Cities are one of the most significant contributors to global climate change. The rapid speed at which urban centers use large amounts of resources adds to the global crisis and can lead to extreme local heat. The Urban Fix addresses how urban design, planning and policies can counter the threats of climate change, urban heat islands and overpopulation, helping cities take full advantage of their inherent advantages and new technologies to catalyze social, cultural and physical solutions to combat the epic, unprecedented challenges humanity faces. The book fills a conspicuous void in the international dialogue on climate change and heat islands by examining both the environmental benefits in developed countries and the population benefit in developing countries. Urban heat islands can be addressed in incremental, manageable steps, such as planting trees and painting roofs white, which provide a more concrete and proactive sense of progress for policymakers and practitioners. This book is invaluable to anyone searching for a better understanding of the impact of resilient cities in the monumental and urgent fight against climate change, and provides the tools to do so.
This book describes the observation of urban climates in Latin-American and their relationships with urban sprawl, the economic emergence of Latin American countries, social segregation, urban ecology, disasters and resilience. The chapters include contributions dealing with urban heat islands, local climate zones, thermal comfort, air pollution, extreme climate index, green infrastructure, health issues and adaptions based on the socio-economic background of urban areas. This book revises the role of urban planning and environmental governance, highlighting the singularities in climate adaptation policies in developing countries.
|Author||: Siqiang Wang|
|Release Date||: 2018|
|Pages||: 329 pages|
In this chapter, we present the analysis of urban heat island (UHI) effects on coastal urban areas using satellite images as a case study in Hangzhou, China. With the sustainable development of coastal areas, land use and land cover have been dramatically changed. Such changes make the phenomenon of urban heat island (UHI) becoming serious, which has brought some negative influences on human activities or public health issues in coastal regions. This study takes Hangzhou as an example of coastal cities and uses the Landsat TM, ETM+ and OLI images to retrieve the urban land surface temperature (LST). We also mapped and compared the intensity of UHI effects in different years of 2003, 2008 and 2013. The result shows that the intensity of UHI effect in 2013 was more serious than previous years, which is increasing year by year. The study also analyzed the relationship between UHI, NDVI, and NDBI and provided some useful suggestions to mitigate the UHI effects on coastal cities such as Hangzhou in China.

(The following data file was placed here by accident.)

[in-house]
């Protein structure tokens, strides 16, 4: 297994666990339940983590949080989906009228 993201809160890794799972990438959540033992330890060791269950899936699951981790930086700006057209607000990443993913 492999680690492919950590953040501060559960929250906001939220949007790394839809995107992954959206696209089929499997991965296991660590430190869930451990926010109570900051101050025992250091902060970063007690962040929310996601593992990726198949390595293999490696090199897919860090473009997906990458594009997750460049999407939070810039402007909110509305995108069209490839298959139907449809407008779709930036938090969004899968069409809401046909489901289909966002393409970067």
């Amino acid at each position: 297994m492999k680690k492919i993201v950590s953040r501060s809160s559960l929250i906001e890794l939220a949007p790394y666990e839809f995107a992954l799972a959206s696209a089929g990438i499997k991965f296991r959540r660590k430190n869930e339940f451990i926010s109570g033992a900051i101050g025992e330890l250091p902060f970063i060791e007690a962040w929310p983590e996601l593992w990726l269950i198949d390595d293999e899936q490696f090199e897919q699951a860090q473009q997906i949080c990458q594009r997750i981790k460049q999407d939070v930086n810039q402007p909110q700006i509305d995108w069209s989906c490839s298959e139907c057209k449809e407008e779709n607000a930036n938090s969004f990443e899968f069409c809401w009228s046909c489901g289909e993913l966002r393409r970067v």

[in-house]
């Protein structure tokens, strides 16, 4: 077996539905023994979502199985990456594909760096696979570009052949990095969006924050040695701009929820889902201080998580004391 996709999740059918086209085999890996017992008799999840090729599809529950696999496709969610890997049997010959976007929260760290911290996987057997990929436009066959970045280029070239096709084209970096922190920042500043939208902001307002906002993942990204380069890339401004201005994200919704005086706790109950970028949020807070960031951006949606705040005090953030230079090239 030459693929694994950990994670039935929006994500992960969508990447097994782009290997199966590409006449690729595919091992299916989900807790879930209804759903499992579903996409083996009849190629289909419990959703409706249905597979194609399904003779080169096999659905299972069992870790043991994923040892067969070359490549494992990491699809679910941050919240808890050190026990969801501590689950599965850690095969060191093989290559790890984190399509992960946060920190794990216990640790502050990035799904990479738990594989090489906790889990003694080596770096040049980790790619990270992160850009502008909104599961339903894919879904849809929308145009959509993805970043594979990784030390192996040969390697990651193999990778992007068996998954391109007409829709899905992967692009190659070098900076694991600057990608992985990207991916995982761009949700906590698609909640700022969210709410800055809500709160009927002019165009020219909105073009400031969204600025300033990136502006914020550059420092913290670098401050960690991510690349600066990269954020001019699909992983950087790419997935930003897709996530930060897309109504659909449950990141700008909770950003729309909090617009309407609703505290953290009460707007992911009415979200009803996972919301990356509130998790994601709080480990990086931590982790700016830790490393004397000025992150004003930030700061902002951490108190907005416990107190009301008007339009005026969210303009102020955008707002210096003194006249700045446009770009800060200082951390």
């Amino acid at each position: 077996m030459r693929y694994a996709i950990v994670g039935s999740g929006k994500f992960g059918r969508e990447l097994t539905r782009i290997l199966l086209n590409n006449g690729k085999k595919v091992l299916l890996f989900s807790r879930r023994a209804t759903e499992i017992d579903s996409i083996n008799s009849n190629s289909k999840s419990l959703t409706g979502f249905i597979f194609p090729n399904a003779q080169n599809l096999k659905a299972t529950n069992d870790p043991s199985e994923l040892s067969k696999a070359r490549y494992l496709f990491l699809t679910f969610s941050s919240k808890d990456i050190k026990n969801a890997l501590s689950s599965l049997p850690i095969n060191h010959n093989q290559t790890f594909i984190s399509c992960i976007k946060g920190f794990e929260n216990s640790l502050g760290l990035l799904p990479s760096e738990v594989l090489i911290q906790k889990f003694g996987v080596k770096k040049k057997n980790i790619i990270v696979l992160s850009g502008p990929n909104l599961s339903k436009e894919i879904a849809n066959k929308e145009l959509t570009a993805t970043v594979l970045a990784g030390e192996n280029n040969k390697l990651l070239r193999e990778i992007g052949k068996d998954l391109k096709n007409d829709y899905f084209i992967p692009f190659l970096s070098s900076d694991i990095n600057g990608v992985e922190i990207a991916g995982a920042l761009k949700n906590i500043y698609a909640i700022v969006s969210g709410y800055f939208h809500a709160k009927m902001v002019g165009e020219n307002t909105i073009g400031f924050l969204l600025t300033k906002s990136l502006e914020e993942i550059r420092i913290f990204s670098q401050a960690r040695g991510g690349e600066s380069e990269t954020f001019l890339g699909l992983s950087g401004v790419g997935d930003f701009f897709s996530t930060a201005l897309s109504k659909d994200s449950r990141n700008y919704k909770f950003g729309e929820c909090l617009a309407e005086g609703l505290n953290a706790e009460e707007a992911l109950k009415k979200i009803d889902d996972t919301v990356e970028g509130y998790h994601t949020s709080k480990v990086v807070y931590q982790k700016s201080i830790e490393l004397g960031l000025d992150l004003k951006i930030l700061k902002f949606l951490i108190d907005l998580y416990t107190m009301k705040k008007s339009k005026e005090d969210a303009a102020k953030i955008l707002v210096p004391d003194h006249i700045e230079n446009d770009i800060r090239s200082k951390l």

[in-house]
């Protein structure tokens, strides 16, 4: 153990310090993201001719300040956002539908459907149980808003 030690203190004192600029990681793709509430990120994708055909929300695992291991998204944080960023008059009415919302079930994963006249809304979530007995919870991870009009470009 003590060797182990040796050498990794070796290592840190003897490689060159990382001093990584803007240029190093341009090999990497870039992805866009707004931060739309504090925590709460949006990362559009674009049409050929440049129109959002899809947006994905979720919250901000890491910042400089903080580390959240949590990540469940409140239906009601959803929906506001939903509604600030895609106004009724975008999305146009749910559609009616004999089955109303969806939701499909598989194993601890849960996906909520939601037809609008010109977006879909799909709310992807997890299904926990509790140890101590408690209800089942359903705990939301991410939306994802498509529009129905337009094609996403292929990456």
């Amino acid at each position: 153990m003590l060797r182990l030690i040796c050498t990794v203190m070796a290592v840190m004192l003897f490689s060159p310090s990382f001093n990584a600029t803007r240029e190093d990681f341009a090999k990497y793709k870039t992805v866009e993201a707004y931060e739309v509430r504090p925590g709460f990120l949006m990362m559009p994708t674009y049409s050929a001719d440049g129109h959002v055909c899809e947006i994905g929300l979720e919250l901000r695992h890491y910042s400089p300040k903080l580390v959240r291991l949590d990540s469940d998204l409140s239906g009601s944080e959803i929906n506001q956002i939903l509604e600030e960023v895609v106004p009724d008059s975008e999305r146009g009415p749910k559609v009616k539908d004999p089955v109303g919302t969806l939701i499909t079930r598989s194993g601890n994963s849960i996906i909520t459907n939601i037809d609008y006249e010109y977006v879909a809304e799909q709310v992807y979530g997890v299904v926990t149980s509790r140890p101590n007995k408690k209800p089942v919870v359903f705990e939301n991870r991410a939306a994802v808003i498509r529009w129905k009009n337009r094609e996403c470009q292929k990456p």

Interdisciplinary in content as well as approach, this collection of original essays takes a fresh look at the ecology of urban communities. Written by experts from a variety of professions―academic researchers, private and public program managers, and citizen activists―the book explores issues of geography, ecology, landscape architecture, urban forestry, law, and environmental education. Contributions include broad overviews of common problems a well as detailed case studies of specific programs.
The urban climate is continuously deteriorating. Urban heat lowers the quality of urban life, increases energy needs, and affects the urban socio-economy. Urban Climate Mitigation Techniques presents steps that can be taken to mitigate this situation through a series of innovative technologies and examples of best practices for the improvement of the urban climate. Including tools for evaluation and a comparative analysis, this book addresses anthropogenic heat, green areas, cool materials and pavements, outdoor shading structures, evaporative cooling and earth cooling. Case studies demonstrate the success and applicability of these measures in various cities throughout the world. Useful for urban designers, architects and planners, Urban Climate Mitigation Techniques is a step by step tour of the innovative technologies improving our urban climate, providing a holistic approach supported by well-established quantitative examples.